Heroes of 2020: Floor Is Lava

In a year with few reasons to leave the couch, the show inspired me to get up—and wreck my furniture.

Mother Jones illustration; Netflix

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Roughly three months into a life concealed indoors, a surprise game show appeared on Netflix’s “Top 10” list.

That show, Floor Is Lava, is billed as such: “Teams compete to navigate rooms flooded with lava by leaping from chairs, hanging from curtains, and swinging from chandeliers. Yes, really.”

Had I read the description in another era, my husband and I likely would have skipped. But this was June and our pandemic diet demanded the dumbest forms of everything. What could be dumber then, and therefore more essential for the moment, than cheering on adults traversing across low-budget sets plastered with absurd graphics to compete in a goofy obstacle course for a cash reward of $10,000? Not much!

It’s far from the best show I watched in 2020; that honor probably belongs to I May Destroy You. It definitely wasn’t the worst; Queen’s Gambit, what a corny disappointment! But years later, send me a screenshot from any Floor Is Lava episode, and I’ll be sure to recall how much wine I overdrank that night and why the dumb came as such a balm against the cascade of despair and horror emanating from outside. I’ll also probably torture you with (very false) claims that I could perform better than the contestants we saw in June.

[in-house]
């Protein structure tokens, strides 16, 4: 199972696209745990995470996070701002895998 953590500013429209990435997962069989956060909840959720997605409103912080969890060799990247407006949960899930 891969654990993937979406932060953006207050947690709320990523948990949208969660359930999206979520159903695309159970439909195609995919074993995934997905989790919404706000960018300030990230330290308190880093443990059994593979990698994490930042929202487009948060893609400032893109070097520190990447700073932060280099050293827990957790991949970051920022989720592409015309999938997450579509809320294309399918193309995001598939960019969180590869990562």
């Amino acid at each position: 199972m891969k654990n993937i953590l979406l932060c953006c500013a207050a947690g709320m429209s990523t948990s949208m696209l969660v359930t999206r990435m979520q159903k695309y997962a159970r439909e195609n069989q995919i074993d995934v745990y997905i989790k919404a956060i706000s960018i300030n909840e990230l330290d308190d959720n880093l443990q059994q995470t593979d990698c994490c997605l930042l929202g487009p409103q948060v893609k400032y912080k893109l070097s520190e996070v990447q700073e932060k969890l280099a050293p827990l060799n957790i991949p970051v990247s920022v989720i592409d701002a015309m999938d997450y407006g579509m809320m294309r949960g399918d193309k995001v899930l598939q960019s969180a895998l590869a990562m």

“Want proof?” I’ll ask. Naturally, you won’t. But I’ll ignore that, whip out this photo from then, back when my husband and I filled evenings taking to our own furniture to try the lava on for size.

Inae Oh

Heroes and Monsters 2020

The staff of Mother Jones is highlighting the year’s heroes and monsters. Find them all here.

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Our fall fundraising drive is off to a rough start, and we very much need to raise $250,000 in the next couple of weeks. If you value the journalism you get from Mother Jones, please help us do it with a donation today.

As we wrote over the summer, traffic has been down at Mother Jones and a lot of sites with many people thinking news is less important now that Donald Trump is no longer president. But if you're reading this, you're not one of those people, and we're hoping we can rally support from folks like you who really get why our reporting matters right now. And that's how it's always worked: For 45 years now, a relatively small group of readers (compared to everyone we reach) who pitch in from time to time has allowed Mother Jones to do the type of journalism the moment demands and keep it free for everyone else.

Please pitch in with a donation during our fall fundraising drive if you can. We can't afford to come up short, and there's still a long way to go by November 5.

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